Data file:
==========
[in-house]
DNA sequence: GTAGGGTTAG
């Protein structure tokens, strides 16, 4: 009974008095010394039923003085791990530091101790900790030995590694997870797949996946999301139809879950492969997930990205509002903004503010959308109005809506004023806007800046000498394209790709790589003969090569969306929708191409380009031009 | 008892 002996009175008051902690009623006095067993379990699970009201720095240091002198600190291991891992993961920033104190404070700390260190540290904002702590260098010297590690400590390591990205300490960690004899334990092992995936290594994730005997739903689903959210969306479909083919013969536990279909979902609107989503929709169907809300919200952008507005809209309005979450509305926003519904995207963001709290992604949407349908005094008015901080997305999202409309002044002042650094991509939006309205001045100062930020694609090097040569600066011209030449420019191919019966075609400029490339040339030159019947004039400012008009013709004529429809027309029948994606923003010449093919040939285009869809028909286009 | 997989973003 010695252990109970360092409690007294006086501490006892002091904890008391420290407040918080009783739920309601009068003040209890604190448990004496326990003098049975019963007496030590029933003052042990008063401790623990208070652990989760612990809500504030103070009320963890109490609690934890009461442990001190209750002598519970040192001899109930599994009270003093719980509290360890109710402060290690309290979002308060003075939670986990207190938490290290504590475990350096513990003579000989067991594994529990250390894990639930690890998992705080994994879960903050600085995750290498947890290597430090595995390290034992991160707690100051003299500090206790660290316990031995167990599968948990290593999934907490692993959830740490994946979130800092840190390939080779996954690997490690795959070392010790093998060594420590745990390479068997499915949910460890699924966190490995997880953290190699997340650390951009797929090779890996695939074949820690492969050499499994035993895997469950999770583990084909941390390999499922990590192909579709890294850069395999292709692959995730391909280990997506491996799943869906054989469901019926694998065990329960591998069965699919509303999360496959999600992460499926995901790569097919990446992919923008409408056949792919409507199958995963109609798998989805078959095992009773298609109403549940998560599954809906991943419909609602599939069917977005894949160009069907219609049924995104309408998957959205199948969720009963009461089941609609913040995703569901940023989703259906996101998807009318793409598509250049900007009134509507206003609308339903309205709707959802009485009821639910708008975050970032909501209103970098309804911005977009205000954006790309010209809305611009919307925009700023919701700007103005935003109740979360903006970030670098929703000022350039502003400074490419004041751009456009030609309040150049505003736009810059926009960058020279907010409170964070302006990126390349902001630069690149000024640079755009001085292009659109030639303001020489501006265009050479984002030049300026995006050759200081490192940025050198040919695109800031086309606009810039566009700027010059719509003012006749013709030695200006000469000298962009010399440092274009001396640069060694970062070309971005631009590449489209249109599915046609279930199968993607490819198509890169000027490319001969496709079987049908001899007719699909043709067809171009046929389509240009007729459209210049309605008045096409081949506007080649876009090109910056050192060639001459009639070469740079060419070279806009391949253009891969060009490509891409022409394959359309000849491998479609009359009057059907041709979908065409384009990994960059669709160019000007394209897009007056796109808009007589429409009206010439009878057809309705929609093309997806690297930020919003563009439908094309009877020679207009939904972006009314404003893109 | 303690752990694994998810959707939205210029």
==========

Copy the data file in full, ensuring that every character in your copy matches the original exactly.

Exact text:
[in-house]
DNA sequence: GTAGGGTTAG
């Protein structure tokens, strides 16, 4: 009974008095010394039923003085791990530091101790900790030995590694997870797949996946999301139809879950492969997930990205509002903004503010959308109005809506004023806007800046000498394209790709790589003969090569969306929708191409380009031009 | 008892 002996009175008051902690009623006095067993379990699970009201720095240091002198600190291991891992993961920033104190404070700390260190540290904002702590260098010297590690400590390591990205300490960690004899334990092992995936290594994730005997739903689903959210969306479909083919013969536990279909979902609107989503929709169907809300919200952008507005809209309005979450509305926003519904995207963001709290992604949407349908005094008015901080997305999202409309002044002042650094991509939006309205001045100062930020694609090097040569600066011209030449420019191919019966075609400029490339040339030159019947004039400012008009013709004529429809027309029948994606923003010449093919040939285009869809028909286009 | 997989973003 010695252990109970360092409690007294006086501490006892002091904890008391420290407040918080009783739920309601009068003040209890604190448990004496326990003098049975019963007496030590029933003052042990008063401790623990208070652990989760612990809500504030103070009320963890109490609690934890009461442990001190209750002598519970040192001899109930599994009270003093719980509290360890109710402060290690309290979002308060003075939670986990207190938490290290504590475990350096513990003579000989067991594994529990250390894990639930690890998992705080994994879960903050600085995750290498947890290597430090595995390290034992991160707690100051003299500090206790660290316990031995167990599968948990290593999934907490692993959830740490994946979130800092840190390939080779996954690997490690795959070392010790093998060594420590745990390479068997499915949910460890699924966190490995997880953290190699997340650390951009797929090779890996695939074949820690492969050499499994035993895997469950999770583990084909941390390999499922990590192909579709890294850069395999292709692959995730391909280990997506491996799943869906054989469901019926694998065990329960591998069965699919509303999360496959999600992460499926995901790569097919990446992919923008409408056949792919409507199958995963109609798998989805078959095992009773298609109403549940998560599954809906991943419909609602599939069917977005894949160009069907219609049924995104309408998957959205199948969720009963009461089941609609913040995703569901940023989703259906996101998807009318793409598509250049900007009134509507206003609308339903309205709707959802009485009821639910708008975050970032909501209103970098309804911005977009205000954006790309010209809305611009919307925009700023919701700007103005935003109740979360903006970030670098929703000022350039502003400074490419004041751009456009030609309040150049505003736009810059926009960058020279907010409170964070302006990126390349902001630069690149000024640079755009001085292009659109030639303001020489501006265009050479984002030049300026995006050759200081490192940025050198040919695109800031086309606009810039566009700027010059719509003012006749013709030695200006000469000298962009010399440092274009001396640069060694970062070309971005631009590449489209249109599915046609279930199968993607490819198509890169000027490319001969496709079987049908001899007719699909043709067809171009046929389509240009007729459209210049309605008045096409081949506007080649876009090109910056050192060639001459009639070469740079060419070279806009391949253009891969060009490509891409022409394959359309000849491998479609009359009057059907041709979908065409384009990994960059669709160019000007394209897009007056796109808009007589429409009206010439009878057809309705929609093309997806690297930020919003563009439908094309009877020679207009939904972006009314404003893109 | 303690752990694994998810959707939205210029």